Christine Watson won the Schmincke Award for her piece ‘Fez Scaffolding III’. Christine has developed a love affair with Morocco, whose landscape and streets have inspired many of Christine’s pastels. She is drawn to piercing light, strong shadows, crumbling surfaces and vibrant colours. This piece captures a brief moment in time when she was exploring the back streets of Fez, representing a restless journey and a quest to see what’s happening around the next corner.

Christine Watson, Fez Scaffolding III

When submitting your work, Christine says: ‘take a look at previous years' exhibitions and try to imagine how your work might fit in. There are some exhibitions I would not enter as I could not imagine my work sitting comfortably with other exhibitors’ styles.’ 

She went on to say she was shocked but delighted to win the Schmincke Award and that it is lovely to be able to work with the high-quality pastels with such a broad range of colours and tones, that she was given. As well as selling her work at the exhibition, Christine received an invitation to exhibit at the Fusion Exhibition at Holt Gallery in Norfolk.

Charlotte Bullock

Charlotte Bullock won the 2021 Pastel Society Young Artist Award for her painting ‘The Beast’s Negative Space.’ Charlotte’s work explores human and animal identity, our relationship with the planet, and our effect on the environment. In this piece, she wanted to give negative space and waste a sense of life, representing life within destruction.

Charlotte Bullock, The Beast's Negative Space

Charlotte described the journey she had when submitting work: ‘I thought I had an idea of what The Pastel Society may be looking for, so I submitted some work I thought they might pick but also included a wild card piece, thinking they’d never pick it, but that I’d take a chance and see. The only selected piece was my wild card piece, which shocked me but proved that it is best to take a risk! It showed I must never compromise on the integrity of my work.’

Rebecca Hardaker

Rebecca Hardaker won the Frank Herring and Sons Award for ‘An Analogue State of Joy’. It is a large scale mixed media work predominantly made in soft pastels and oil pastels, which explores notions of youth, child play and joyful innocence. Rebecca creates a whimsical analogue world reflecting on childhood memories that often feel like projected coloured slides.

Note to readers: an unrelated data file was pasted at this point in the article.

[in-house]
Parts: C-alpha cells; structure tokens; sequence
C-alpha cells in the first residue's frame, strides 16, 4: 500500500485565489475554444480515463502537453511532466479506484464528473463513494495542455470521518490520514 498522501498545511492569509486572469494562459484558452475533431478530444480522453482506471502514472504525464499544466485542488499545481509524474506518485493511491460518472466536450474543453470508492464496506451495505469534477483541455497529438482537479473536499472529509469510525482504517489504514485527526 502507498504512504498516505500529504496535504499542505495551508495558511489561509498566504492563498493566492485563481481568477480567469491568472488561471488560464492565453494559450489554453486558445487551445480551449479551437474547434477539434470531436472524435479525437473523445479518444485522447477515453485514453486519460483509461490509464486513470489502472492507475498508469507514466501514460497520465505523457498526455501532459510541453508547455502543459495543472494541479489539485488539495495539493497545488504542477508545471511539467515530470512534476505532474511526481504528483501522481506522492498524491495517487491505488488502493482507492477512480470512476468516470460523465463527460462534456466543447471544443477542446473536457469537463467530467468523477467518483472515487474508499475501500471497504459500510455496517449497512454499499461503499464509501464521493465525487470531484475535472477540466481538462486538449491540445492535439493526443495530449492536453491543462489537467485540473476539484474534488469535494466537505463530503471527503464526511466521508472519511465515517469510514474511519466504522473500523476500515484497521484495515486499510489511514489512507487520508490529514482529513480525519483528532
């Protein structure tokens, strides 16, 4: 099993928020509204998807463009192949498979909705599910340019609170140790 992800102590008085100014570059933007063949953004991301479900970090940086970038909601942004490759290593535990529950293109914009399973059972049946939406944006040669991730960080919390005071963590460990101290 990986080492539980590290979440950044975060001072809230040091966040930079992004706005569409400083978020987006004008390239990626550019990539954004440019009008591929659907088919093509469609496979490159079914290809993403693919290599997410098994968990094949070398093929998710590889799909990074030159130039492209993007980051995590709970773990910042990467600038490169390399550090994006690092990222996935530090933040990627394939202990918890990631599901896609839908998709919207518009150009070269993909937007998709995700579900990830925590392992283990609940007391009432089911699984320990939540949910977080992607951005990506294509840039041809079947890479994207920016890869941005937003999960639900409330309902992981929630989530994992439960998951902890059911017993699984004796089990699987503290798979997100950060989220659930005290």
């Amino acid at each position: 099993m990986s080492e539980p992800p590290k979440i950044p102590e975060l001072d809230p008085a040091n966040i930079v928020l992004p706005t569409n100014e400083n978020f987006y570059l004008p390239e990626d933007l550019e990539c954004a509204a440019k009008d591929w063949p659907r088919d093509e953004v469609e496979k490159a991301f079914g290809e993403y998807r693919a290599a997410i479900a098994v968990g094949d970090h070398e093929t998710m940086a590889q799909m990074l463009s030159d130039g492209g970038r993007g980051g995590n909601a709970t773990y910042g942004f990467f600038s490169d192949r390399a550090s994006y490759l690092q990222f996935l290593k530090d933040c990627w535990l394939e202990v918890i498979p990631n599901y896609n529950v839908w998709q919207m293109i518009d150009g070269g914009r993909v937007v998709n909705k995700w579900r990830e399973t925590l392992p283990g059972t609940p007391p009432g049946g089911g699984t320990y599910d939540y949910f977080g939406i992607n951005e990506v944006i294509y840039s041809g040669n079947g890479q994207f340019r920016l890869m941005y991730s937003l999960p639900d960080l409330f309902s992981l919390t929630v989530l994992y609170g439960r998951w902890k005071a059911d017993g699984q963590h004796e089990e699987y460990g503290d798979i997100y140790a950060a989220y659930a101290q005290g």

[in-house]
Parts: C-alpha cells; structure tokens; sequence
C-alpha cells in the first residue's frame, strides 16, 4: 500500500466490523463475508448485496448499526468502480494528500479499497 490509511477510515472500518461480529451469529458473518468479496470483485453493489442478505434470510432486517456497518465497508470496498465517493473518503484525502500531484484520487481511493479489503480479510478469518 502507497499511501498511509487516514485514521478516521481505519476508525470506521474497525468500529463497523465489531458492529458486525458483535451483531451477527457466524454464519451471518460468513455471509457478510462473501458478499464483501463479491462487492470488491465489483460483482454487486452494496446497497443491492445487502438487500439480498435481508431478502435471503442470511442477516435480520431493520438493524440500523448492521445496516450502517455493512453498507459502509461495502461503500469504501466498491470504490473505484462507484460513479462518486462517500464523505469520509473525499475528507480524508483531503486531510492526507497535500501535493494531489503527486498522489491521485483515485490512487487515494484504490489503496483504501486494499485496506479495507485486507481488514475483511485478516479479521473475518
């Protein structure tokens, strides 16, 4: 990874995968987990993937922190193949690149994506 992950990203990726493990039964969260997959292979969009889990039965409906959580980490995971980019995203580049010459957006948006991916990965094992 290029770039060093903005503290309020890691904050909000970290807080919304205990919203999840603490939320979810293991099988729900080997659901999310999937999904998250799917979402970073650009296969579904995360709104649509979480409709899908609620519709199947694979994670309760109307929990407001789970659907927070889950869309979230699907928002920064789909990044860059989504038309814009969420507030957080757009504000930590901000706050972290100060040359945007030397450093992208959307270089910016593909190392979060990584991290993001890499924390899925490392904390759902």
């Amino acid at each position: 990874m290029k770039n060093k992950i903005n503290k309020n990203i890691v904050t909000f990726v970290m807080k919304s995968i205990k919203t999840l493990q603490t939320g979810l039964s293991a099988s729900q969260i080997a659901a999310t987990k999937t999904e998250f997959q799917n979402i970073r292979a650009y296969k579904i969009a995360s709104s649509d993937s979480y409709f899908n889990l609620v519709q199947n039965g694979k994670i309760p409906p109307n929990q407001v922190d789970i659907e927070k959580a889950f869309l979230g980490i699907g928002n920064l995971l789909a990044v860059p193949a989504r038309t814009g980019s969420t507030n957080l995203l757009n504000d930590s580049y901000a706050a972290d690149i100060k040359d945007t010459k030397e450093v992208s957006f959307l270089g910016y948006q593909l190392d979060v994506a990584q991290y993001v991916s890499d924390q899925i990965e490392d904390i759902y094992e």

Rebecca Hardaker, An Analogue State of Joy

Rebecca says ‘I would enthusiastically encourage someone who is unsure about submitting their work. It was the first time I submitted, and to have my work accepted and given an award was a highlight in my career so far. Never hold back from putting yourself forward!’

Tom Hudson Davies

Tom Hudson Davies won the Yoshimoto Prize for his drawing ‘Self Isolation’. A self-portrait created during isolation in November of 2020 represents the time when days slipped into one another during the pandemic as Tom spent hours on end stuck in his bedroom sitting at his desk. This portrays his feelings of boredom, frustration and self-reflection.

Tom Hudson Davies, Self Isolation

Tom says submitting your work is worth a shot as it is an excellent opportunity to have your work assessed by experts and potentially be exhibited in an internationally recognised gallery. Winning the Yoshimoto Prize was a massive confidence boost for Tom. He says: ‘For someone starting out as an artist, winning £1000 provided me with the financial security and confidence to apply to many more open call exhibitions this year. The exhibition also enabled me to sell my first non-commissioned piece of work.’

Dave Roberts

Dave Roberts works in pastels and paints his surrounding Welsh landscapes, working in a photorealistic style. He won the Faber-Castell award for his painting ‘Tree at Dusk’.

Dave Roberts, Tree At Dusk

Dave said: ‘As an emerging artist, submitting work to an event as prestigious as the Pastel Society's Annual Exhibition for the first time is pretty daunting. You look at the entries from previous years and think "Surely I'm not in that league?" However, what is there to lose? The buzz when you log in on the designated date and find out that you've been accepted is amazing!’

Dave is only just embarking on his journey towards becoming a professional artist, so winning the Faber Castell award instilled a great amount of confidence in him! He said: ‘It really was unexpected, but what a feeling! Now I can truly call myself an 'award-winning artist'! And to think, I'd questioned whether I was good enough to apply at all!’

We hope that learning of the experiences of some of the last prize winners, including those from several young and emerging artists, has made you feel more confident in your work and that you will be encouraged to submit to the open call for entries! The deadline is Friday 3 December at 12 noon. Find all the details you need about the process, guidelines, and information here. We can't wait to see your creations.

Enter your work now!